The surprise resignation of Los Angeles auxiliary bishop Gabino Zavala, and the even more surprising reason for that resignation, has already ignited a renewed conversation about celibacy. That is an interesting conversation, and an important one, but it is not the first thing that occurred to me when I heard the news.
Bishop Fabian Bruskewitz of Lincoln has failed to participate in the audits of anti-sex abuse procedures set up by the USCCB in 2002 at Dallas, yet no one at the Vatican has seen fit to demand his resignation. Bishop Robert Finn of Kansas City-St. Joseph has been indicted in civil court and, whatever the outcome of those proceedings, clearly also failed to abide by the 2002 Dallas norms governing the reporting of clergy sex abuse. Has anyone thought to demand his resignation?
We know very little about the circumstances of Bishop Zavala’s situation, but we know that he had two children. If there were only one, we might conclude that the child was the result of a moment of weakness. The fact that there are two children suggests that what happened to Bishop Zavala was not a moment of weakness but that he fell in love. Yes, acting on that love violated his vows. But, it is hard to sustain a sense of betrayal at his falling in love, at least it is hard for me to sustain such a sense of betrayal.
Nothing we learned yesterday, nor anything we are likely to learn in the days ahead, can detract an iota from Bishop Zavala’s record as one of the outstanding bishops in the United States. A forceful advocate for social justice, Zavala was not afraid to preach the Church’s social teachings as loudly as he preached the Church’s pro-life teachings. His commitment to human dignity was thorough, extending to the undocumented as well as to the unborn, encompassing concern for the poor as well as concern for religious liberty. The loss of his voice will be felt deeply for many years.
The issue of clerical celibacy arouses some strong passions. And, it is more than a little ironic that the resignation of Bishop Zavala came days after the erection of an Anglican ordinariate that will serve as home for dozens of married clergy, and will be headed by a married ordinary. But, that new ordinary, Rev. Jeffrey Steenson, will not be ordained a bishop in the Catholic Church because he is married. The Eastern Orthodox, which allow married clergy, also do not permit married bishops.
I am no expert on how the rule of clerical celibacy developed in history. But, I know this. In our sex-crazed culture, I would hate for us to lose it. Yes, in seminary, I encountered some men who were psycho-sexually under-developed and were looking for a way to hide that fact by putting themselves on a clerical pedestal. They usually did not survive formation. Yes, we lose the services of many good men who might make wonderful priests. But, someone in our culture needs to say that sex is not the most important thing in the world and the rule on clerical celibacy says that. Indeed, it points to the fact that none of the “things of this world” are the most important things, that it is the things of the next world that should garner more of our attention and care. The critics of clerical celibacy must acknowledge this: When someone meets a Catholic priest, it is one of the first thoughts that occurs – I wonder what drives a person to choose a life that permits no sexual pleasure?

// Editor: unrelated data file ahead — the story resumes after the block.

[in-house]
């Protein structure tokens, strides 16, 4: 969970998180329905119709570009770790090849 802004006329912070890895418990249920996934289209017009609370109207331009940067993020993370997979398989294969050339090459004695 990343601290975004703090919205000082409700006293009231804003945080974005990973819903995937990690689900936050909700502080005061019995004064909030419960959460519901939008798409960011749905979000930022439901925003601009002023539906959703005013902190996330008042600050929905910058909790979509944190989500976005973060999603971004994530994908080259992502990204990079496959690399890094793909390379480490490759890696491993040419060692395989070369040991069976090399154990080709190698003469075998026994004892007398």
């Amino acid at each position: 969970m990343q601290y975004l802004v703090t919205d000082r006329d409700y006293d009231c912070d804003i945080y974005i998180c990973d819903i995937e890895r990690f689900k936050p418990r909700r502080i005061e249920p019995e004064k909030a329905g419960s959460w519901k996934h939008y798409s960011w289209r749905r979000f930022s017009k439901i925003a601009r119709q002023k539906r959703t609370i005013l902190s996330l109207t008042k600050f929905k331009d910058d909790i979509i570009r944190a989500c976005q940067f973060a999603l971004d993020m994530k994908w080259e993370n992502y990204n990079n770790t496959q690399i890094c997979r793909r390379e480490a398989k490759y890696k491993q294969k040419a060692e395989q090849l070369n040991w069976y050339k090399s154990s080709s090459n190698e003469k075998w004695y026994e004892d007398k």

In the past few decades, our culture’s obsession with sex has only gotten worse. How many marriages are wrecked because a spouse gives into the temptations that our culture celebrates in movies, television and literature? Growing up, I do not remember much in the way of a “fitness culture” and there was not a gym on every corner as there is today – is this primarily about fitness or is it really about staying sexually desirable? Certainly, it is about celebrating the flesh in a way that is unhealthy, at least for many of those who participate in it. Where in our culture do we celebrate the beauty of a lifelong commitment, faithfully sustained the way we celebrate a nice six-pack of abs?
We Catholics are called to witness to the Kingdom of God. We witness to that Kingdom every time we work for justice. We witness to that Kingdom every time we kneel before the tabernacle in prayer. We witness to that Kingdom every time we do an act of kindness to someone who is poor or vulnerable. And, we witness to that Kingdom whenever we affirm that the joys of this life are only joys when they point us towards the greater joys of heaven. The rule of celibacy does that, not always, not perfectly, but it does point beyond the horizon of human experience.
As for Bishop Zavala, it is my hope that he will find God’s forgiveness for transgressing his vow of celibacy and that he will also find great joy in the life of his children. The thing he did was wrong but it was not bad.